*

Best Fats for Babies
Not only should infants get 40 to 50 percent of their calories from fats, they should eat the right variety of fats. In addition to breast milk, the best fats for babies (and also for children and adults) come from marine and vegetable sources. Ranked in order of nutritional content they are:
- seafood (especially salmon)
- flax oil
- avocados
- vegetable oils
- nut butters (because of possible allergies, delay peanut butter until after two years)

*

Discipline Begins at Birth
Discipline begins as a relationship, not a list of methods. The first stage of discipline — the attachment stage — begins at birth and develops as you and your baby grow together. The big three of attachment parenting (breastfeeding, wearing baby, and responding to baby’s cues) are actually your first disciplinary actions. A baby who is on the receiving end of attachment parenting feels right, and a person who feels right is more likely to act right. An attachment parented baby is more receptive to authority because he operates from a foundation of trust. This baby spends the early months of his life learning that the world is a responsive and trusting place to be.




Mighty Tite

Whether you’re using seat belts in an older car or the LATCH system available in newer vehicles, properly securing a child car seat by tightening the straps adequately at each attachment can be really aggravating. Even with the best leverage and tools, you just can’t pull them enough to keep the seat from sliding. After trying countless handyman alternatives, I settled on the Mighty Tite, a device with a ratcheted handle that lets you apply otherwise impossible leverage to secure the seat as snugly as possible. I first dismissed this one as a gimmick, but I’ve found it dead simple to use and incredibly effective. I’ve used mine in at least five different cars and car seats, all with the same excellent results: no car seat budged.

It’s worth noting I’ve read conflicting reviews and opinions about this product, as well as differing philosophies on car seats. Some insist that if you follow a car seat manufacturer’s instructions properly, you won’t need any extra assistance to secure it. On more than one occasion, I’ve followed the instructions (even double checking the installation with the local police station or baby store as many suggest), and have been told my seat is “fine” — but to me, it still seems, to be much too loose. Others say that if your seat gives more than an inch in any direction, it’s too much; other say more slack is appropriate and still safe.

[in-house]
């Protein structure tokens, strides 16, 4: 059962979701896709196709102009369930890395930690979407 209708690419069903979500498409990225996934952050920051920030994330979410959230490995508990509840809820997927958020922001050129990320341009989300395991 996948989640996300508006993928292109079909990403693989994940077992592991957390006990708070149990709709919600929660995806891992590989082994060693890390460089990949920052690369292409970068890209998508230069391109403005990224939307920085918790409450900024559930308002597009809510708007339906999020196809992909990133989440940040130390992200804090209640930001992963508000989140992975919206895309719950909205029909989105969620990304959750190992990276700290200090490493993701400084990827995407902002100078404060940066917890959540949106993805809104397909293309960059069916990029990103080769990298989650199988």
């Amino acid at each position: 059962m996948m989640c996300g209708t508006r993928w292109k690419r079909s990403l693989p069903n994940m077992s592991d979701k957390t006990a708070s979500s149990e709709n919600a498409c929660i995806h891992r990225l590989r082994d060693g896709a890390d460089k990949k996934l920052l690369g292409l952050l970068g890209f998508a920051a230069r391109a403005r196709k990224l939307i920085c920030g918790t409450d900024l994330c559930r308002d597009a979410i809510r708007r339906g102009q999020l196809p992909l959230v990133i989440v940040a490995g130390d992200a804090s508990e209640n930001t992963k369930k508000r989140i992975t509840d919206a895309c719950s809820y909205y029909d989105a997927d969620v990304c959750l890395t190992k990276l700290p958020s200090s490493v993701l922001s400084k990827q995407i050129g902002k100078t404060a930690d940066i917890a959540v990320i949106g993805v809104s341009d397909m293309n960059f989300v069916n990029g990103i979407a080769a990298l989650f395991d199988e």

In terms of the Mighty Tite, some people worry about undue wear on belts caused by it and wonder how it (and child car seats secured with it) will react in an accident. After years on the market, I think it’s useful — though certainly not definitive — to observe I’ve seen no reports of any problems caused by this product in an accident. It’s worth also noting that this thing does crease the seatbelt a bit, but I can’t fathom how it would cut the belt.

In the end, as it goes for many things with products related to children, there’s a lot of information and emotions out there, but the only clear authority out there (the NHTSA) has not reviewed Mighty Tite to set the matter straight. This product has been offered by many reputable retailers, including child specialty stores, for years, and it’s made by a company that makes reputable seats. Again, I’ve found it keeps my child car seat firmly in place. It might help you, too.

If you do go with the Mighty Tite, be sure to use a seat protector — or any kind of mat with decent friction — under the car seat in combination with one of these, as the child car seat is bound to crease your car’s upholstery when it’s pulled this snugly.

-- Marshall Votta  

Mighty Tite
Manufactured by Sunshine Kids U.S.
$27

Available from Amazon